Also several other organisations have questioned that with such a short appeal period how will the courts function smoothly? Added to this problem is the question of what will be the fate of those who will not be able to prove their identity? Activists fear that the people who do not find their names on the list might face possible jail time or deportation, and their voting and other civil rights will be snatched away. The government has already announced its plan to build 10 more detention centres. Nearly 1,000 people are currently lodged in six detention centres located in the existing district jails. Activists feel that since India has not raised the issue of deportation with Bangladesh, people might be held “indefinitely” in detention centres.

Surprisingly, even the Supreme Court of India has approved the suspect measures of the Indian government to verify citizenship in proceedings that are not open to scrutiny.

A mental dilemma

According to a survey by the National Campaign Against Torture (NCAT), about 89 pc of the more than four million people initially excluded from the draft list of Assam’s National Register of Citizens have been suffering from extreme mental torture because of the fear of being marked as a foreigner and its consequences.

The NCAT had conducted a field survey on the mental health of the NRC-excluded in Baksa, Goalpara and Kamrup districts from July 16 to 20. The report, Assam’s NRC: Four Million Tales of Mental Torture, Trauma and Humiliation said that they had been suffering from extreme anxiety due to the fear of deportation and of separation from family members as well as lack of money to appear before the Foreigners’ Tribunals or approach the Gauhati High Court and the Supreme Court.

The Universal Team for Social Action and Help (UTSAH), an Assam-based NGO specialising in child rights has warned of the psychological impact of the NRC on children and asked the authorities not to treat them as “collateral damage” from the expensive exercise.

The NCAT report also said extreme mental torture had forced at least 31 persons to commit suicide since July 2015. “People are in a state of panic and there hasn’t been a single word of sympathy from the government, let alone compensation. With rising number of reports in suicide cases from different parts of the state and people already in detention centres, there seems little hope of emerging from this legal battle,” adds Khan.

Government’s suggestion or warning?

With the release of the final list of NRC BJP MP Pravesh Verma and BJP Delhi president Manoj Tiwari have demanded the implementation of the NRC in the national capital as well to evict “illegal immigrants.” Similarly BJP MLA Raja Singh has demanded a similar exercise in the southern state of Telangana as well. “#Hyderabad Parliamentarian has given shelter to many Bangladeshi & #Rohingyas for his vote bank. It should be Implemented from September 17th #Hyderabad liberation day,” he tweeted, apparently targeting a prominent Muslim MP from the city.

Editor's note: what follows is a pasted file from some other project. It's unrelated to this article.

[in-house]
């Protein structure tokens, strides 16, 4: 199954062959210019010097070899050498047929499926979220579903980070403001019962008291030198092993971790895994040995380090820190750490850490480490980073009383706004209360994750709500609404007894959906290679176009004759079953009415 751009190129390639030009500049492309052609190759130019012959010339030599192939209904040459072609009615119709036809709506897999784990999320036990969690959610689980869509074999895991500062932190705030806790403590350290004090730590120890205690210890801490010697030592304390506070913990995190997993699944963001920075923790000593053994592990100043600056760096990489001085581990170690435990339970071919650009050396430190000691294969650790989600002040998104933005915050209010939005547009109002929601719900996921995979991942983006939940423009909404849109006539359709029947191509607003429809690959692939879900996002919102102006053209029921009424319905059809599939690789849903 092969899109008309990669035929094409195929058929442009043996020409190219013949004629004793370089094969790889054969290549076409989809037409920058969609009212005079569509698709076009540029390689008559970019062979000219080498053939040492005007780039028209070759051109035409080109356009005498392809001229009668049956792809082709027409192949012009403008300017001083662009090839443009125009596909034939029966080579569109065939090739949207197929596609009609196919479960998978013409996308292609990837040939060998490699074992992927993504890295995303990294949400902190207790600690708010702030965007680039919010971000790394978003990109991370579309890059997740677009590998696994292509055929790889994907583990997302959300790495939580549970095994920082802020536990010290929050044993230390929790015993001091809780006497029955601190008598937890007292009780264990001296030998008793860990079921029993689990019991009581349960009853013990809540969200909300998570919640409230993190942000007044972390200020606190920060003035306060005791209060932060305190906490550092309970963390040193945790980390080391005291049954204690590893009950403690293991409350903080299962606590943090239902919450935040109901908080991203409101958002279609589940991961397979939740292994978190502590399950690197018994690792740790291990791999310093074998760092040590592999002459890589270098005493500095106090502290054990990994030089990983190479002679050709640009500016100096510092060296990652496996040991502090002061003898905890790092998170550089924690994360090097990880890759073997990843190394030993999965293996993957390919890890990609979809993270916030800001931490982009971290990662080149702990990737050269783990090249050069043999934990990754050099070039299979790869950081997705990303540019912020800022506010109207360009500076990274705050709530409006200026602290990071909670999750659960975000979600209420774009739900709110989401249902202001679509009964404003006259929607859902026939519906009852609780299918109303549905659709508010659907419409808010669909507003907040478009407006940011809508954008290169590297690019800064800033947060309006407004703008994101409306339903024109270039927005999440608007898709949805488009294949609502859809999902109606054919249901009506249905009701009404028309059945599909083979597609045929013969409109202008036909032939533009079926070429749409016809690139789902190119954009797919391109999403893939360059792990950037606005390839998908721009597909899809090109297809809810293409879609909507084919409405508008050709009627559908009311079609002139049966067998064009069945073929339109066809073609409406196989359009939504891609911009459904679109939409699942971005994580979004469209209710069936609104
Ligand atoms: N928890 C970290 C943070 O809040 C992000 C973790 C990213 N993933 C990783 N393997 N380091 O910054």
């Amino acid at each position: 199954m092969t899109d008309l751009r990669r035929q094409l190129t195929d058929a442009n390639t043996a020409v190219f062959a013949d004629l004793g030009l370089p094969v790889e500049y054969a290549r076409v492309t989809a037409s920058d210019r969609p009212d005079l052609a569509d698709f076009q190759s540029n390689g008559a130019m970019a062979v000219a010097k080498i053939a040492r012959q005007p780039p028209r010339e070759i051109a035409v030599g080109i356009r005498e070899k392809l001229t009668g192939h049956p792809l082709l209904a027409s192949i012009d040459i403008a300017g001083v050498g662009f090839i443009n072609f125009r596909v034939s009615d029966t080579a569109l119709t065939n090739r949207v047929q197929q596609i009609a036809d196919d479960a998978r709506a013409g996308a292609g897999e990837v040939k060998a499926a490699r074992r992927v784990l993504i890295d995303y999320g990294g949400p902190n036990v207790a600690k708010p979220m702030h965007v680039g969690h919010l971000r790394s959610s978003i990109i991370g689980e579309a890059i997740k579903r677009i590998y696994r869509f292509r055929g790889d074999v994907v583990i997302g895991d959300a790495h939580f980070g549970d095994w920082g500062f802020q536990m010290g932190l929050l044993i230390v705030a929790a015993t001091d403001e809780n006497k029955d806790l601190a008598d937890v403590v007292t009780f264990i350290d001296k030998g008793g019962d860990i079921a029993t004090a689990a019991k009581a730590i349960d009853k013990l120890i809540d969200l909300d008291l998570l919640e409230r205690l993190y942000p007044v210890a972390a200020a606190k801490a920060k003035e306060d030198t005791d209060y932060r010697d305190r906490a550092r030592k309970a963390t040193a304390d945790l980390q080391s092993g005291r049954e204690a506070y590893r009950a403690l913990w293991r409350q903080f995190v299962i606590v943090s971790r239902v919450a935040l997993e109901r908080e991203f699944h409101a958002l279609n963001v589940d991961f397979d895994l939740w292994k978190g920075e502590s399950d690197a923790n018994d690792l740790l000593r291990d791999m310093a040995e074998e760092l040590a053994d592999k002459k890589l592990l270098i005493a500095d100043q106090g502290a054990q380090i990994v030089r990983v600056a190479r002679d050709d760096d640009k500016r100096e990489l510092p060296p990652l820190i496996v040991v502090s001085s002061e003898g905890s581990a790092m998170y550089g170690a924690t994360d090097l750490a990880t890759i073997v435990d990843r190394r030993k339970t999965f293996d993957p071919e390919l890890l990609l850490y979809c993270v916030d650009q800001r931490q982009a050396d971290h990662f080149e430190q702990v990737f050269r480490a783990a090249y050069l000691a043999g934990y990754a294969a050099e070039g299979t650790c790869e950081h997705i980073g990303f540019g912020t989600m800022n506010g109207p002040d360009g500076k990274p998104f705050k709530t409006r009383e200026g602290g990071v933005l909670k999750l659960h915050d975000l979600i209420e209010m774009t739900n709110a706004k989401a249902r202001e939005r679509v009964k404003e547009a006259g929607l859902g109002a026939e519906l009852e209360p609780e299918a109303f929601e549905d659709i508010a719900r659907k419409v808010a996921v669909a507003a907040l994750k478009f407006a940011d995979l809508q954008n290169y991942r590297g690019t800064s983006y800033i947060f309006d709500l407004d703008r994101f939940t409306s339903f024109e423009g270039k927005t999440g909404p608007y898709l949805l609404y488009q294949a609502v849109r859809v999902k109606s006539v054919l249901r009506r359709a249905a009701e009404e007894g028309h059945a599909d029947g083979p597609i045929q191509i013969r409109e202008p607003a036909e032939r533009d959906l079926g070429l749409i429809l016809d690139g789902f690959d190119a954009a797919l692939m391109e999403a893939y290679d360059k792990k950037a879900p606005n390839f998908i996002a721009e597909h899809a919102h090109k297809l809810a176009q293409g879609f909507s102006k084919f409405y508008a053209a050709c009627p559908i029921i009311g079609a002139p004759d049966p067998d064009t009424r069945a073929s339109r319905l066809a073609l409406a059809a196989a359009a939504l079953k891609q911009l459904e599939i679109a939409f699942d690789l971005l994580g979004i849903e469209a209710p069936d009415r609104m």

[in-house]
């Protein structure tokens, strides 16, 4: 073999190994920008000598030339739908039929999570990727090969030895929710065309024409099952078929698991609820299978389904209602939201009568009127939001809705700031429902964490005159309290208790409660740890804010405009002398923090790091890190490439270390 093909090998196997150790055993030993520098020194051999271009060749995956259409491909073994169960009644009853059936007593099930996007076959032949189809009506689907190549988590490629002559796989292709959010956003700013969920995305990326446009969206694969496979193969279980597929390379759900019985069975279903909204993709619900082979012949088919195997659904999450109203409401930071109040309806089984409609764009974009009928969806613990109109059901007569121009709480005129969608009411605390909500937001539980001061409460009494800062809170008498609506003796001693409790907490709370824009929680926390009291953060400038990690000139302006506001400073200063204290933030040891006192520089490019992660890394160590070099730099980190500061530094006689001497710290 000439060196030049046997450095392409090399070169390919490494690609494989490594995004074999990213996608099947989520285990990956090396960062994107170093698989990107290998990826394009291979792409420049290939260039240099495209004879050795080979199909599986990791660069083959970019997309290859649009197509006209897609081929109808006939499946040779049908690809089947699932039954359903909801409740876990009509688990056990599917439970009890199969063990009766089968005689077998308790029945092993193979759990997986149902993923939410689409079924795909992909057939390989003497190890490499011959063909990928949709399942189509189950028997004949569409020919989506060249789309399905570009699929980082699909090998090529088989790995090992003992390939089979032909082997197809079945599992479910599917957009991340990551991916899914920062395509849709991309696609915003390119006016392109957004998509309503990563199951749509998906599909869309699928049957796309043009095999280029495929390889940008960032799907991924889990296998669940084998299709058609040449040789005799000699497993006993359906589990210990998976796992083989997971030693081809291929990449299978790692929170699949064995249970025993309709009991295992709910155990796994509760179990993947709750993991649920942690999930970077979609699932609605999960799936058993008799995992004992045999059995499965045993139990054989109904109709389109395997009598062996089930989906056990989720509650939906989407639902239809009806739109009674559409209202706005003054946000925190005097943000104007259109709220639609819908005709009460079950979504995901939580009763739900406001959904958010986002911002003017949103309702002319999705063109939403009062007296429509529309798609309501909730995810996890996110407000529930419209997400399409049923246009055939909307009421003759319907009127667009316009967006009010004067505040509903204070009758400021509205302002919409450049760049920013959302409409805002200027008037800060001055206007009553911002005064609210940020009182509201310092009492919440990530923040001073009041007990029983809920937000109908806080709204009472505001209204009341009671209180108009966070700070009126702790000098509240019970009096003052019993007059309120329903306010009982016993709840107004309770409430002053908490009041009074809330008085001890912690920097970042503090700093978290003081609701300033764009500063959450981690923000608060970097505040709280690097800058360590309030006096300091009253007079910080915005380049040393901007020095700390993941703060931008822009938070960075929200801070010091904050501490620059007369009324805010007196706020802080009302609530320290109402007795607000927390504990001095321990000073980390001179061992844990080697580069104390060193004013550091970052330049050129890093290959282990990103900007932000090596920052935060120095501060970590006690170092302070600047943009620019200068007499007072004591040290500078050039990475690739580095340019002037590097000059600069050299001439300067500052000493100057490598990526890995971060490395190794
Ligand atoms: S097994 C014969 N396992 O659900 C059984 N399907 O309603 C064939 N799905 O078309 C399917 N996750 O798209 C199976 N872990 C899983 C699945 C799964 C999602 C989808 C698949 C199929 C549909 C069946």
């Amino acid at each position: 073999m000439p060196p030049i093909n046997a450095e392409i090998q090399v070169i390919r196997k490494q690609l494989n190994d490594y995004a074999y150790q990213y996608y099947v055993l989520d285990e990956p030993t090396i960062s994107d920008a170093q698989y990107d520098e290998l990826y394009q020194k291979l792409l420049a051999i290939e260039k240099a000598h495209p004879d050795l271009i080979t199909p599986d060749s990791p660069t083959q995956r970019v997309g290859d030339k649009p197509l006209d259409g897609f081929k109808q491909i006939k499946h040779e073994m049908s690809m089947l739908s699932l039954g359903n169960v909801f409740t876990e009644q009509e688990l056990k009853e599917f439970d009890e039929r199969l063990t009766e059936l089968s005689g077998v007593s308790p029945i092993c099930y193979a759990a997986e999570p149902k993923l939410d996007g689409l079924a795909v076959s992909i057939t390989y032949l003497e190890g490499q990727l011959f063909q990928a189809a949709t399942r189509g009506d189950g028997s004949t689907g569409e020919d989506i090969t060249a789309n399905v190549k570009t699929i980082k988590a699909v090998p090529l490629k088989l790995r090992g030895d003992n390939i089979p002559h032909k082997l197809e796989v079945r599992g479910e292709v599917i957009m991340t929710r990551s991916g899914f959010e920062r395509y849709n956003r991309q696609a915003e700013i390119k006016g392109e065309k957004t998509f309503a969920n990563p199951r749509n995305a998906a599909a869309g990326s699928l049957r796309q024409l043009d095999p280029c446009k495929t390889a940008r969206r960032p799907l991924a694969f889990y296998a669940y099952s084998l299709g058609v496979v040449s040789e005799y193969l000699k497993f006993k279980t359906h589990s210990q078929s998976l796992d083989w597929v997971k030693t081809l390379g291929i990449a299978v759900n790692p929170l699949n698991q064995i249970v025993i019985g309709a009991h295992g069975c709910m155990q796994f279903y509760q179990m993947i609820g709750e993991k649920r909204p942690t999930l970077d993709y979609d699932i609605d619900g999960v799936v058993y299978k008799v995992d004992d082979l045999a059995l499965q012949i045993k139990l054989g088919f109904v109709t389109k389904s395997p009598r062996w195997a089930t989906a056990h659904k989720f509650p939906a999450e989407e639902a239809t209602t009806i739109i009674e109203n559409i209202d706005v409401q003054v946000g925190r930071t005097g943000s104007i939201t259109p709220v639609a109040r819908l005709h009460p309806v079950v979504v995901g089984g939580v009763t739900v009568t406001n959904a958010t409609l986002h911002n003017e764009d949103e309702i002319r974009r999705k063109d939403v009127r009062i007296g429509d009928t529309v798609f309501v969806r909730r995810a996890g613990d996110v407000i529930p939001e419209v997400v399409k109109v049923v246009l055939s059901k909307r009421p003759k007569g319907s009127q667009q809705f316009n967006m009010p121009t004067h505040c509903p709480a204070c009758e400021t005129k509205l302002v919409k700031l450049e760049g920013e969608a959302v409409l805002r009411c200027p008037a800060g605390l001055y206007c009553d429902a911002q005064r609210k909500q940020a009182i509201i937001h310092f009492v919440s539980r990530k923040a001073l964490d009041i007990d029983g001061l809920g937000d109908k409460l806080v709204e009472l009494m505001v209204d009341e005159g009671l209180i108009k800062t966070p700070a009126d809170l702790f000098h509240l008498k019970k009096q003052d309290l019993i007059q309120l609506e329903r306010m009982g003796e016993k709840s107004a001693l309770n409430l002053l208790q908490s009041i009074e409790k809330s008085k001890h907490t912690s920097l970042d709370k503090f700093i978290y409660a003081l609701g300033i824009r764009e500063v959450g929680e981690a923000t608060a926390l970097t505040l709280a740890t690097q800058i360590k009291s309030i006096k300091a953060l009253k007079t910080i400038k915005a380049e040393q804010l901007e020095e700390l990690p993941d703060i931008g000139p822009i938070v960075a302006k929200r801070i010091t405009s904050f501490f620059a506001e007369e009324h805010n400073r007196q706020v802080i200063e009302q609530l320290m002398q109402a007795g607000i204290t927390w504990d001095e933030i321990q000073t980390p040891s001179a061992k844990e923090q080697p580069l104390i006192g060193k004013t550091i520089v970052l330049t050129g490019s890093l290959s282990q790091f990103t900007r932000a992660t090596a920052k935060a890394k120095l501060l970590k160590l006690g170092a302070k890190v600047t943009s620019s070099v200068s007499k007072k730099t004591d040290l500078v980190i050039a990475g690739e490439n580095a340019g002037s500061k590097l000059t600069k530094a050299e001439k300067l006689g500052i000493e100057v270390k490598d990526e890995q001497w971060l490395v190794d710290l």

Senior BJP leader and Assam finance minister Himanta Biswa Sarma said the list that has excluded over 1.9 million people, is “erroneous” as “more illegal migrants should have been excluded” and that the party’s fight to “exclude every single foreigner” from the state will continue.

Even though the government says that those excluded will have legal options, not just with FTs but higher courts as well, this is small consolation for those who found themselves excluded in the first instance due to either lack of proper papers or lack of any support or even financial resources needed to leave work and go to courts or government offices that are often a day’s travel away from their homes.

Sensing the sensitive situation, security measures have been tightened and prohibitory orders have been clamped in vulnerable areas of Assam, including in the capital Dispur and neighbouring Guahati, the largest city in north-eastern India.

Many opposition politicians accuse the BJP government led by Prime Minister Narendra Modi of especially targeting the Muslims and ethnic minorities through various moves made by them in the last few years. Congress leader Shashi Tharoor soon after the final NRC list was out, said, “There is a thin line between nationalism and xenophobia —besides, hatred of the foreigner could later turn into a hatred of Indians different from oneself.” — Rabindranath Tagore. The prescience of a great man!”